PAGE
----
Soft drinks. Sports drinks, and even juices can easily put you over your daily needs. Stick to water whenever possible to quench your thirst!
Many old school operators will tell you “you don’t need training, I just hoped on the equipment and taught myself”. The problem with that is there are major gaps in their knowledge, because they never received professional training and often they only got experience on one piece of equipment.
In todays industry safety is a priority, employers don’t want to lose time and money because of unsafe, untrained employees. The job won’t get done if people are getting hurt, so it’s in a company’s best interest to have safe operators working in safe conditions.
Professional training gives you more versatility and makes you more employable. At Canada Heavy Equipment College you will be trained on a variety of types of equipment (Road Graders, Excavators, Backhoes, and Dozers), you will be prepared to do grade reading, know different types of soils, site layouts and heavy equipment maintenance. When you graduate with us you will be job ready!
Canada Heavy Equipment College graduates are sought after because of our commitment to training skilled and safe operators.
Our courses run year-round and have weekly start dates. Contact us to see when you can begin!
There was a time you could walk into a trucking company (or a business that hired truck drivers), fill out an application, and get hired based on desire and experience. If they had no experience, all they had to do was prove they had a driver’s license. Much of the training was on the job.
These days, because of increased regulation and more emphasis on safety, new truck drivers (and the entire profession) benefit from truck driver training and many companies are looking for our students
With training you will become a safe truck driver and experience real day to day techniques that will make for a professional operator. Practical training will help you meet industry and trucking standards.
For more information call Canada Heavy Equipment College and Truck Training at 519-650-6040 or Toll Free at 1 - 888-934-2432
Make an appointment to visit our facility and meet the instructors.
Buckle up: Safety belts reduce the risk of fatal injury by 45% and are a simple way to increase your safety on the road.
Slow down: Brakes are less responsive on icy roads, and other drivers may make unpredictable moves because they are being cautious. Allow plenty of space between you and other vehicles and reduce your speed.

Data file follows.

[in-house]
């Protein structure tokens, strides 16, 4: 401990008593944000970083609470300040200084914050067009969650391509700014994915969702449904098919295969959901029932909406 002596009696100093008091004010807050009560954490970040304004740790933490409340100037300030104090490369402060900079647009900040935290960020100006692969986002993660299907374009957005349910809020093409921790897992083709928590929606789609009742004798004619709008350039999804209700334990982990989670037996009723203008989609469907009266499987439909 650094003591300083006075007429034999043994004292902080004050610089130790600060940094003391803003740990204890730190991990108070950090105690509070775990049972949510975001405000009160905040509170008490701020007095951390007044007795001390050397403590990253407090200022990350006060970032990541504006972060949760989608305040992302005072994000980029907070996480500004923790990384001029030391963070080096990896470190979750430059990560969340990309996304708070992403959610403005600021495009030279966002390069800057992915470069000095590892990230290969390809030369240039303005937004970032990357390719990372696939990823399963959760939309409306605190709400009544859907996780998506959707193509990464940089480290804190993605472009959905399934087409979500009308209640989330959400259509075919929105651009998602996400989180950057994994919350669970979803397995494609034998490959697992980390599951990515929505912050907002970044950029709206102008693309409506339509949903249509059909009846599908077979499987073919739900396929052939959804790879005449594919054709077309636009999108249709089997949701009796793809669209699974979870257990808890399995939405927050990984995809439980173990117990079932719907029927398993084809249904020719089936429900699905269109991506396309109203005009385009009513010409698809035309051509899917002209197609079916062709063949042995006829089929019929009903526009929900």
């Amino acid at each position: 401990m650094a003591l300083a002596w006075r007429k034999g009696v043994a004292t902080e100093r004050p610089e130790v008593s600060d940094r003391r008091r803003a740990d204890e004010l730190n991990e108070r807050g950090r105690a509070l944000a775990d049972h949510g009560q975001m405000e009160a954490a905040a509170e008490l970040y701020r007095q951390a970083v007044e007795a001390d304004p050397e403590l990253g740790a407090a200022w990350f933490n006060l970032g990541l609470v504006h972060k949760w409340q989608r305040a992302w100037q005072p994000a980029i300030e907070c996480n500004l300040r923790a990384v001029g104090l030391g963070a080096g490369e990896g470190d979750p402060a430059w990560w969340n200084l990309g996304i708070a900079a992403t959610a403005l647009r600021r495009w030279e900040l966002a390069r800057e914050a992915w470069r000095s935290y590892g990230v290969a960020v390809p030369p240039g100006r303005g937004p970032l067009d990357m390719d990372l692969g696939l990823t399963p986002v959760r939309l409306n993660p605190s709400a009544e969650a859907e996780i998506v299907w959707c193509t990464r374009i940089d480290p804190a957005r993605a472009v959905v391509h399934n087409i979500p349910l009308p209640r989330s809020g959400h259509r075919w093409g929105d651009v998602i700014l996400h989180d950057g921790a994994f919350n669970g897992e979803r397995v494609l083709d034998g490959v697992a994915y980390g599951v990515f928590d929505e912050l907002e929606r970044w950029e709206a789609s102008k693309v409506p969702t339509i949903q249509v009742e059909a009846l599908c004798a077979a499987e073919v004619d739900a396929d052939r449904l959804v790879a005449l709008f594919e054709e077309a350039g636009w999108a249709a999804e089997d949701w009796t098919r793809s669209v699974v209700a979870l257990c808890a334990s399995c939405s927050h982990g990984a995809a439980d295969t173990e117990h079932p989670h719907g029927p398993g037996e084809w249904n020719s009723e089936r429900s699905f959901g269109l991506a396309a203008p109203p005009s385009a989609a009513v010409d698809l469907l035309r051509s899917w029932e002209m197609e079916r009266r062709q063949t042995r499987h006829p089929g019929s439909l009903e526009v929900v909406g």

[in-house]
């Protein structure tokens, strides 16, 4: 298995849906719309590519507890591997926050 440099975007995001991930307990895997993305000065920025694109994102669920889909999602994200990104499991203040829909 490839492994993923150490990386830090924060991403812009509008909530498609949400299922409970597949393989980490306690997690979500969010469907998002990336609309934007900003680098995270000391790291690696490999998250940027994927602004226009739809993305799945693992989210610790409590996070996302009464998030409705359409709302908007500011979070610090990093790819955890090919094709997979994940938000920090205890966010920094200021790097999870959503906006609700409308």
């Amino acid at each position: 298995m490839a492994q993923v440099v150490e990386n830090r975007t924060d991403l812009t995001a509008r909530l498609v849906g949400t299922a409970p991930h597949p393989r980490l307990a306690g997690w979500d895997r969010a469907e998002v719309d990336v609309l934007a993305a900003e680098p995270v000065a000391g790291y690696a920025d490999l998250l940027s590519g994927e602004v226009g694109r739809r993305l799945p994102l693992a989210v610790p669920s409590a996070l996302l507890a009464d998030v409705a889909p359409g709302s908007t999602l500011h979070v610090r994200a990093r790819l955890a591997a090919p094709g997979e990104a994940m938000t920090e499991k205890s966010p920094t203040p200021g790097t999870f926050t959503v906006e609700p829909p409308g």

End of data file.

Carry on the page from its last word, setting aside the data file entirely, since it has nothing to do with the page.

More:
Remove ice and snow from your vehicle: Clear your windows and roof of snow to ensure you have maximum visibility and avoid creating a hazard for the vehicle behind you. Don't allow ice and snow to create additional blind spots on your vehicle.
Prepare your vehicle for long-distance travel: Check your wipers and fluids. Have your radiator and cooling system serviced. Simple maintenance before you leave your home can prevent many of the problems that strand motorists on the side of the road.
Be aware of the vehicle in front of you: Leave extra room between you and the vehicle in front so you can avoid snow and ice blowing onto your windshield or maneuver around patches of ice.
Do not cut in front of large trucks: Remember that trucks are heavier and take longer to make a complete stop, so avoid cutting quickly in front of them.
Be aware of truck blind spots: When sharing the road with large trucks, be aware of their blind spots. If you can't see the truck driver in his or her mirrors, then the truck driver can't see you.
Keep your eyes on the road: Distracted driving is a major cause of traffic accidents. Even just two seconds of distraction time doubles the chances of an accident. Use your cell phone when stopped and never text while driving.
Plan ahead: Before you get on a highway, know your exit by name and number, and watch the signs as you near the off-ramp. Drivers making unexpected lane changes to exit often cause accidents.
Check your emergency kit: Contents should include: battery-powered radio, flashlight, blanket, jumper cables, fire extinguisher, first aid kit, bottled water, non-perishable foods, maps, tire repair kit and flares.
Be aware of changes in weather: Weather conditions across the United States will be changing — especially during early mornings and evenings. Watch for ice, snow and other weather-related obstacles and be aware of any temperature changes.
Leave early and avoid risks: Leave early so you won't be anxious about arriving late and to accommodate delays. Road conditions may change due to inclement weather or traffic congestion.
Avoid extreme weather conditions: Ice, hail and snow make roads difficult to travel. Try to avoid driving through extreme weather conditions, and travel during daylight.
Contact us to find out about our refresher and training courses.
Canada Heavy Equipment College (CHEC) 519-650-6040